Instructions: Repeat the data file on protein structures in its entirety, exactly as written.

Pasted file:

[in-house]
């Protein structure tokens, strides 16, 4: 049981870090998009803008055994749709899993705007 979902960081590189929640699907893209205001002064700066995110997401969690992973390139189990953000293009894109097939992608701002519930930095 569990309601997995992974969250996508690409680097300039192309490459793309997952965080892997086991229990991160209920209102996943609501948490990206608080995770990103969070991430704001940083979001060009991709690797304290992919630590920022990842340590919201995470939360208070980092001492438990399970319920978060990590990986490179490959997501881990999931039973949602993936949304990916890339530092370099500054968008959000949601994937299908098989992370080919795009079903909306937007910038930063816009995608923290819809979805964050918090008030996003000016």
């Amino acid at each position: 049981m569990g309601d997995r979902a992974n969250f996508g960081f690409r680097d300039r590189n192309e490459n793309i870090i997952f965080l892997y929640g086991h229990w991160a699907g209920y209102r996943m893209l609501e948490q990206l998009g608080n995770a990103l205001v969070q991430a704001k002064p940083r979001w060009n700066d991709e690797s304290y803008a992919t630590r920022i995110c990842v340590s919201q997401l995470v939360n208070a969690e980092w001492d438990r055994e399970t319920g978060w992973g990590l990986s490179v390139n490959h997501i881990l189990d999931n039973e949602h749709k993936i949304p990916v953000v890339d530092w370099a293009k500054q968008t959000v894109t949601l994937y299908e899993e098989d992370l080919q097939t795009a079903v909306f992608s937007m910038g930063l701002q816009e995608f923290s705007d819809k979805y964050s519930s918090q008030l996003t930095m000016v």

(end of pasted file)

[in-house]
């Protein structure tokens, strides 16, 4: 049981870090998009803008055994749709899993705007 979902960081590189929640699907893209205001002064700066995110997401969690992973390139189990953000293009894109097939992608701002519930930095 569990309601997995992974969250996508690409680097300039192309490459793309997952965080892997086991229990991160209920209102996943609501948490990206608080995770990103969070991430704001940083979001060009991709690797304290992919630590920022990842340590919201995470939360208070980092001492438990399970319920978060990590990986490179490959997501881990999931039973949602993936949304990916890339530092370099500054968008959000949601994937299908098989992370080919795009079903909306937007910038930063816009995608923290819809979805964050918090008030996003000016």
């Amino acid at each position: 049981m569990g309601d997995r979902a992974n969250f996508g960081f690409r680097d300039r590189n192309e490459n793309i870090i997952f965080l892997y929640g086991h229990w991160a699907g209920y209102r996943m893209l609501e948490q990206l998009g608080n995770a990103l205001v969070q991430a704001k002064p940083r979001w060009n700066d991709e690797s304290y803008a992919t630590r920022i995110c990842v340590s919201q997401l995470v939360n208070a969690e980092w001492d438990r055994e399970t319920g978060w992973g990590l990986s490179v390139n490959h997501i881990l189990d999931n039973e949602h749709k993936i949304p990916v953000v890339d530092w370099a293009k500054q968008t959000v894109t949601l994937y299908e899993e098989d992370l080919q097939t795009a079903v909306f992608s937007m910038g930063l701002q816009e995608f923290s705007d819809k979805y964050s519930s918090q008030l996003t930095m000016v």